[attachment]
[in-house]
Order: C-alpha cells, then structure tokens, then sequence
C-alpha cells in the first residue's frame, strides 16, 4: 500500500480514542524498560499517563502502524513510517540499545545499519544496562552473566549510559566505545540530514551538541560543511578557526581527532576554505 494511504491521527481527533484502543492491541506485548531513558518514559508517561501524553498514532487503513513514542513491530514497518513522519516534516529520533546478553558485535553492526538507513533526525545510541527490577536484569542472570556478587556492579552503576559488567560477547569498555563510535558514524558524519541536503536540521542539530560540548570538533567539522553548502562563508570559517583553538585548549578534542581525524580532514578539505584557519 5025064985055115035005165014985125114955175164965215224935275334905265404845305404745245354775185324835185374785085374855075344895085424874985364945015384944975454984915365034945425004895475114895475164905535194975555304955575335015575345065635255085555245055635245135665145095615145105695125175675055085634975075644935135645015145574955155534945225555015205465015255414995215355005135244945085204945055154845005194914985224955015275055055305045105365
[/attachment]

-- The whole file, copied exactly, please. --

[in-house]
Order: C-alpha cells, then structure tokens, then sequence
C-alpha cells in the first residue's frame, strides 16, 4: 500500500480514542524498560499517563502502524513510517540499545545499519544496562552473566549510559566505545540530514551538541560543511578557526581527532576554505 494511504491521527481527533484502543492491541506485548531513558518514559508517561501524553498514532487503513513514542513491530514497518513522519516534516529520533546478553558485535553492526538507513533526525545510541527490577536484569542472570556478587556492579552503576559488567560477547569498555563510535558514524558524519541536503536540521542539530560540548570538533567539522553548502562563508570559517583553538585548549578534542581525524580532514578539505584557519 5025064985055115035005165014985125114955175164965215224935275334905265404845305404745245354775185324835185374785085374855075344895085424874985364945015384944975454984915365034945425004895475114895475164905535194975555304955575335015575345065635255085555245055635245135665145095615145105695125175675055085634975075644935135645015145574955155534945225555015205465015255414995215355005135244945085204945055154845005194914985224955015275055055305045105365